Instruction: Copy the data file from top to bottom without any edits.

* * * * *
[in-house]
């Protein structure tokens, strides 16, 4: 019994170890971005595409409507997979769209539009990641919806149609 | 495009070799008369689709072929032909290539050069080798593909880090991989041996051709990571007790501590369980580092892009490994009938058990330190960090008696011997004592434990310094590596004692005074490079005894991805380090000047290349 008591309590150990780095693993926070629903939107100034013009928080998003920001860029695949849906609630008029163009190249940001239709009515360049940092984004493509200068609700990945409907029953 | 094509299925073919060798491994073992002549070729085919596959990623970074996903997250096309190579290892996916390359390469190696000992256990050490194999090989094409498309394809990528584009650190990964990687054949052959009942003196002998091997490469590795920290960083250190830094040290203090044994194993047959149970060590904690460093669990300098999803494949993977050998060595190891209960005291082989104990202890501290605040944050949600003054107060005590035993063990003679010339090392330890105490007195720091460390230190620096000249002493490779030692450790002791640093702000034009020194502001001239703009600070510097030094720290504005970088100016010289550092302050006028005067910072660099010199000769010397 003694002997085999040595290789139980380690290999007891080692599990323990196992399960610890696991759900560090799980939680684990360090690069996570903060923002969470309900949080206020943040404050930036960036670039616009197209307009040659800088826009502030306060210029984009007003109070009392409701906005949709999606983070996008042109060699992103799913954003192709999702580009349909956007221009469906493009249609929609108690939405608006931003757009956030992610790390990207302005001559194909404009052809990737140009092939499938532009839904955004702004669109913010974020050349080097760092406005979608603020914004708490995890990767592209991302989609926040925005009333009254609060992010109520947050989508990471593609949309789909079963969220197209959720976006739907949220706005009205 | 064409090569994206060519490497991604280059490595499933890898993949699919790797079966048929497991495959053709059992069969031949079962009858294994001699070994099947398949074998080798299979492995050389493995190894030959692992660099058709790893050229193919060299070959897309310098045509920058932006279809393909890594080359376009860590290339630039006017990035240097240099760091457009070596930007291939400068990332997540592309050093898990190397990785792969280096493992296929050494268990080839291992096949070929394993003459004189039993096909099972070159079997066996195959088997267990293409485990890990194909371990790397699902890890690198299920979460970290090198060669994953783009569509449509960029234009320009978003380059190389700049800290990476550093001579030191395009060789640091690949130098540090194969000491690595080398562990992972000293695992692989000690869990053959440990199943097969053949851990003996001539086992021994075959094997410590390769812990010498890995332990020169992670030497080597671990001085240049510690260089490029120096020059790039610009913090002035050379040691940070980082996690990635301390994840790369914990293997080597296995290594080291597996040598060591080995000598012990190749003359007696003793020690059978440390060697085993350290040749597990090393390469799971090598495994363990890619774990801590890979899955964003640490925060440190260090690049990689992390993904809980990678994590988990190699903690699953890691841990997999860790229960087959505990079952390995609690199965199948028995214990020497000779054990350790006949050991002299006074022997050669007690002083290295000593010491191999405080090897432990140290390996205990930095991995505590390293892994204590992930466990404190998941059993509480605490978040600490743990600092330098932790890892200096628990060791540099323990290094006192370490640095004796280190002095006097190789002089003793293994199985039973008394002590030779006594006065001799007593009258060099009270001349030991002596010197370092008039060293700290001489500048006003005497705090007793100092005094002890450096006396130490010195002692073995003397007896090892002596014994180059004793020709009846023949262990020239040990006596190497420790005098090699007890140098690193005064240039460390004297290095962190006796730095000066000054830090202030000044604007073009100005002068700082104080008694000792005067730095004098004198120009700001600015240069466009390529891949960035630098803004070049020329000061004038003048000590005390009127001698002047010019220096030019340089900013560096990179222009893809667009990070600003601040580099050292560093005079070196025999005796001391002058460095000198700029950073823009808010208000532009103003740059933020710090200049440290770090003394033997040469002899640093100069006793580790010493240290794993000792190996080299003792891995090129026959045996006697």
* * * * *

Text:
[in-house]
């Protein structure tokens, strides 16, 4: 019994170890971005595409409507997979769209539009990641919806149609 | 495009070799008369689709072929032909290539050069080798593909880090991989041996051709990571007790501590369980580092892009490994009938058990330190960090008696011997004592434990310094590596004692005074490079005894991805380090000047290349 008591309590150990780095693993926070629903939107100034013009928080998003920001860029695949849906609630008029163009190249940001239709009515360049940092984004493509200068609700990945409907029953 | 094509299925073919060798491994073992002549070729085919596959990623970074996903997250096309190579290892996916390359390469190696000992256990050490194999090989094409498309394809990528584009650190990964990687054949052959009942003196002998091997490469590795920290960083250190830094040290203090044994194993047959149970060590904690460093669990300098999803494949993977050998060595190891209960005291082989104990202890501290605040944050949600003054107060005590035993063990003679010339090392330890105490007195720091460390230190620096000249002493490779030692450790002791640093702000034009020194502001001239703009600070510097030094720290504005970088100016010289550092302050006028005067910072660099010199000769010397 003694002997085999040595290789139980380690290999007891080692599990323990196992399960610890696991759900560090799980939680684990360090690069996570903060923002969470309900949080206020943040404050930036960036670039616009197209307009040659800088826009502030306060210029984009007003109070009392409701906005949709999606983070996008042109060699992103799913954003192709999702580009349909956007221009469906493009249609929609108690939405608006931003757009956030992610790390990207302005001559194909404009052809990737140009092939499938532009839904955004702004669109913010974020050349080097760092406005979608603020914004708490995890990767592209991302989609926040925005009333009254609060992010109520947050989508990471593609949309789909079963969220197209959720976006739907949220706005009205 | 064409090569994206060519490497991604280059490595499933890898993949699919790797079966048929497991495959053709059992069969031949079962009858294994001699070994099947398949074998080798299979492995050389493995190894030959692992660099058709790893050229193919060299070959897309310098045509920058932006279809393909890594080359376009860590290339630039006017990035240097240099760091457009070596930007291939400068990332997540592309050093898990190397990785792969280096493992296929050494268990080839291992096949070929394993003459004189039993096909099972070159079997066996195959088997267990293409485990890990194909371990790397699902890890690198299920979460970290090198060669994953783009569509449509960029234009320009978003380059190389700049800290990476550093001579030191395009060789640091690949130098540090194969000491690595080398562990992972000293695992692989000690869990053959440990199943097969053949851990003996001539086992021994075959094997410590390769812990010498890995332990020169992670030497080597671990001085240049510690260089490029120096020059790039610009913090002035050379040691940070980082996690990635301390994840790369914990293997080597296995290594080291597996040598060591080995000598012990190749003359007696003793020690059978440390060697085993350290040749597990090393390469799971090598495994363990890619774990801590890979899955964003640490925060440190260090690049990689992390993904809980990678994590988990190699903690699953890691841990997999860790229960087959505990079952390995609690199965199948028995214990020497000779054990350790006949050991002299006074022997050669007690002083290295000593010491191999405080090897432990140290390996205990930095991995505590390293892994204590992930466990404190998941059993509480605490978040600490743990600092330098932790890892200096628990060791540099323990290094006192370490640095004796280190002095006097190789002089003793293994199985039973008394002590030779006594006065001799007593009258060099009270001349030991002596010197370092008039060293700290001489500048006003005497705090007793100092005094002890450096006396130490010195002692073995003397007896090892002596014994180059004793020709009846023949262990020239040990006596190497420790005098090699007890140098690193005064240039460390004297290095962190006796730095000066000054830090202030000044604007073009100005002068700082104080008694000792005067730095004098004198120009700001600015240069466009390529891949960035630098803004070049020329000061004038003048000590005390009127001698002047010019220096030019340089900013560096990179222009893809667009990070600003601040580099050292560093005079070196025999005796001391002058460095000198700029950073823009808010208000532009103003740059933020710090200049440290770090003394033997040469002899640093100069006793580790010493240290794993000792190996080299003792891995090129026959045996006697």